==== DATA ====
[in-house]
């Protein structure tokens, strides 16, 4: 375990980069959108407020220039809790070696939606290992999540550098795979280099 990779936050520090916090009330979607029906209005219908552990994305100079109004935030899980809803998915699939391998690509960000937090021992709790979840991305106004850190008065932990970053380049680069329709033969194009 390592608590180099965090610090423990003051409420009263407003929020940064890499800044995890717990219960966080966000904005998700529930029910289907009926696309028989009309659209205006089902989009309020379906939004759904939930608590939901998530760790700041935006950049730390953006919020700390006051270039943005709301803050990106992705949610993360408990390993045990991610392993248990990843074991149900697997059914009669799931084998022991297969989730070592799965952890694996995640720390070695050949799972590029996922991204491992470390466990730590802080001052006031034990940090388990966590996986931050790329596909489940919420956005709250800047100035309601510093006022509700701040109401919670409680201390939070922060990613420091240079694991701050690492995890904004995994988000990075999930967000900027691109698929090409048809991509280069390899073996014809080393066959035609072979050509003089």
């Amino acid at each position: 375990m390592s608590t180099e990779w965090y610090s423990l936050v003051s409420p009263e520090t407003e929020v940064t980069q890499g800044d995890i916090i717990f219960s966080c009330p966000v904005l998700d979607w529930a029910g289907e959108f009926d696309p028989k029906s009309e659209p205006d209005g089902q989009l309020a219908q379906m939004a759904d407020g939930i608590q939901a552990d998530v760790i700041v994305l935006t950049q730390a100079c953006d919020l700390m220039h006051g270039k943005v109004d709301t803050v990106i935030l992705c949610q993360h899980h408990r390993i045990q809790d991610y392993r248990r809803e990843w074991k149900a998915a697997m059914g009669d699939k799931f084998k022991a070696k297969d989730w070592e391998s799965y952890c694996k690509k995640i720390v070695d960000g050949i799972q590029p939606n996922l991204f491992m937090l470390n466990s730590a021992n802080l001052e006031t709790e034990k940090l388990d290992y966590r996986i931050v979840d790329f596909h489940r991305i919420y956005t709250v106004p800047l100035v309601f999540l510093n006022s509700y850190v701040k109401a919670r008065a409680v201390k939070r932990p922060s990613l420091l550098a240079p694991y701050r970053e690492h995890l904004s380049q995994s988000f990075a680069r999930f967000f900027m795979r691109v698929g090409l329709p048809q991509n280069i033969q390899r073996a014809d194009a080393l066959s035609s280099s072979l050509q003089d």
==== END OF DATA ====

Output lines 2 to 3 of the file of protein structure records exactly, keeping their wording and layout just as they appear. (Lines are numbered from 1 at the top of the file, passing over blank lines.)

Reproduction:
């Protein structure tokens, strides 16, 4: 375990980069959108407020220039809790070696939606290992999540550098795979280099 990779936050520090916090009330979607029906209005219908552990994305100079109004935030899980809803998915699939391998690509960000937090021992709790979840991305106004850190008065932990970053380049680069329709033969194009 390592608590180099965090610090423990003051409420009263407003929020940064890499800044995890717990219960966080966000904005998700529930029910289907009926696309028989009309659209205006089902989009309020379906939004759904939930608590939901998530760790700041935006950049730390953006919020700390006051270039943005709301803050990106992705949610993360408990390993045990991610392993248990990843074991149900697997059914009669799931084998022991297969989730070592799965952890694996995640720390070695050949799972590029996922991204491992470390466990730590802080001052006031034990940090388990966590996986931050790329596909489940919420956005709250800047100035309601510093006022509700701040109401919670409680201390939070922060990613420091240079694991701050690492995890904004995994988000990075999930967000900027691109698929090409048809991509280069390899073996014809080393066959035609072979050509003089």
């Amino acid at each position: 375990m390592s608590t180099e990779w965090y610090s423990l936050v003051s409420p009263e520090t407003e929020v940064t980069q890499g800044d995890i916090i717990f219960s966080c009330p966000v904005l998700d979607w529930a029910g289907e959108f009926d696309p028989k029906s009309e659209p205006d209005g089902q989009l309020a219908q379906m939004a759904d407020g939930i608590q939901a552990d998530v760790i700041v994305l935006t950049q730390a100079c953006d919020l700390m220039h006051g270039k943005v109004d709301t803050v990106i935030l992705c949610q993360h899980h408990r390993i045990q809790d991610y392993r248990r809803e990843w074991k149900a998915a697997m059914g009669d699939k799931f084998k022991a070696k297969d989730w070592e391998s799965y952890c694996k690509k995640i720390v070695d960000g050949i799972q590029p939606n996922l991204f491992m937090l470390n466990s730590a021992n802080l001052e006031t709790e034990k940090l388990d290992y966590r996986i931050v979840d790329f596909h489940r991305i919420y956005t709250v106004p800047l100035v309601f999540l510093n006022s509700y850190v701040k109401a919670r008065a409680v201390k939070r932990p922060s990613l420091l550098a240079p694991y701050r970053e690492h995890l904004s380049q995994s988000f990075a680069r999930f967000f900027m795979r691109v698929g090409l329709p048809q991509n280069i033969q390899r073996a014809d194009a080393l066959s035609s280099s072979l050509q003089d």